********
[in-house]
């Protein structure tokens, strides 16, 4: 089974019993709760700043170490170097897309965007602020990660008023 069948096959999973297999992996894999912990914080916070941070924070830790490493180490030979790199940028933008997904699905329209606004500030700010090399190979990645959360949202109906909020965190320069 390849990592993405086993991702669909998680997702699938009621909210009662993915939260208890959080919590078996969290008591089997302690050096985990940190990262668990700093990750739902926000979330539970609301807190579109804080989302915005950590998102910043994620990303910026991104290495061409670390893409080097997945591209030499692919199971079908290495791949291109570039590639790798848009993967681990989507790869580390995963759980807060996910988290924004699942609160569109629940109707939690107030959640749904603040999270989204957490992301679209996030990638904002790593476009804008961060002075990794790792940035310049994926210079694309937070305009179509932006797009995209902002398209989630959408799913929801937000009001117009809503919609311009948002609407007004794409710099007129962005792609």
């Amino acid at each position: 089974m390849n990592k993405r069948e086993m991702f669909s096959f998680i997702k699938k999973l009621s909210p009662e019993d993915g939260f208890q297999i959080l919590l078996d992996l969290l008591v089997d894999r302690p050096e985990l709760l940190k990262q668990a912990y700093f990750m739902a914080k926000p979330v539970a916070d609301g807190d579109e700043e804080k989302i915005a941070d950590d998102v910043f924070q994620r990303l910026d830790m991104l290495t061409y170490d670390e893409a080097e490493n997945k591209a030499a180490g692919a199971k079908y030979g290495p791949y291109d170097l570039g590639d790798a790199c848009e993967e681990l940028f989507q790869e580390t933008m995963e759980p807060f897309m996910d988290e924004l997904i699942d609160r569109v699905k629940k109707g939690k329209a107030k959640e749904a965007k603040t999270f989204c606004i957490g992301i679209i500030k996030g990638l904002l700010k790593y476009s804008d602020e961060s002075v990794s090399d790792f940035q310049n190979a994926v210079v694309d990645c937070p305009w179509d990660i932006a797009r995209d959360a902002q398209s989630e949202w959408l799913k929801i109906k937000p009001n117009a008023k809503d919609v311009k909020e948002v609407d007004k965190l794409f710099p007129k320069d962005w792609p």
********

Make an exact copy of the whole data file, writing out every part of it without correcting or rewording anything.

[in-house]
């Protein structure tokens, strides 16, 4: 089974019993709760700043170490170097897309965007602020990660008023 069948096959999973297999992996894999912990914080916070941070924070830790490493180490030979790199940028933008997904699905329209606004500030700010090399190979990645959360949202109906909020965190320069 390849990592993405086993991702669909998680997702699938009621909210009662993915939260208890959080919590078996969290008591089997302690050096985990940190990262668990700093990750739902926000979330539970609301807190579109804080989302915005950590998102910043994620990303910026991104290495061409670390893409080097997945591209030499692919199971079908290495791949291109570039590639790798848009993967681990989507790869580390995963759980807060996910988290924004699942609160569109629940109707939690107030959640749904603040999270989204957490992301679209996030990638904002790593476009804008961060002075990794790792940035310049994926210079694309937070305009179509932006797009995209902002398209989630959408799913929801937000009001117009809503919609311009948002609407007004794409710099007129962005792609």
């Amino acid at each position: 089974m390849n990592k993405r069948e086993m991702f669909s096959f998680i997702k699938k999973l009621s909210p009662e019993d993915g939260f208890q297999i959080l919590l078996d992996l969290l008591v089997d894999r302690p050096e985990l709760l940190k990262q668990a912990y700093f990750m739902a914080k926000p979330v539970a916070d609301g807190d579109e700043e804080k989302i915005a941070d950590d998102v910043f924070q994620r990303l910026d830790m991104l290495t061409y170490d670390e893409a080097e490493n997945k591209a030499a180490g692919a199971k079908y030979g290495p791949y291109d170097l570039g590639d790798a790199c848009e993967e681990l940028f989507q790869e580390t933008m995963e759980p807060f897309m996910d988290e924004l997904i699942d609160r569109v699905k629940k109707g939690k329209a107030k959640e749904a965007k603040t999270f989204c606004i957490g992301i679209i500030k996030g990638l904002l700010k790593y476009s804008d602020e961060s002075v990794s090399d790792f940035q310049n190979a994926v210079v694309d990645c937070p305009w179509d990660i932006a797009r995209d959360a902002q398209s989630e949202w959408l799913k929801i109906k937000p009001n117009a008023k809503d919609v311009k909020e948002v609407d007004k965190l794409f710099p007129k320069d962005w792609p």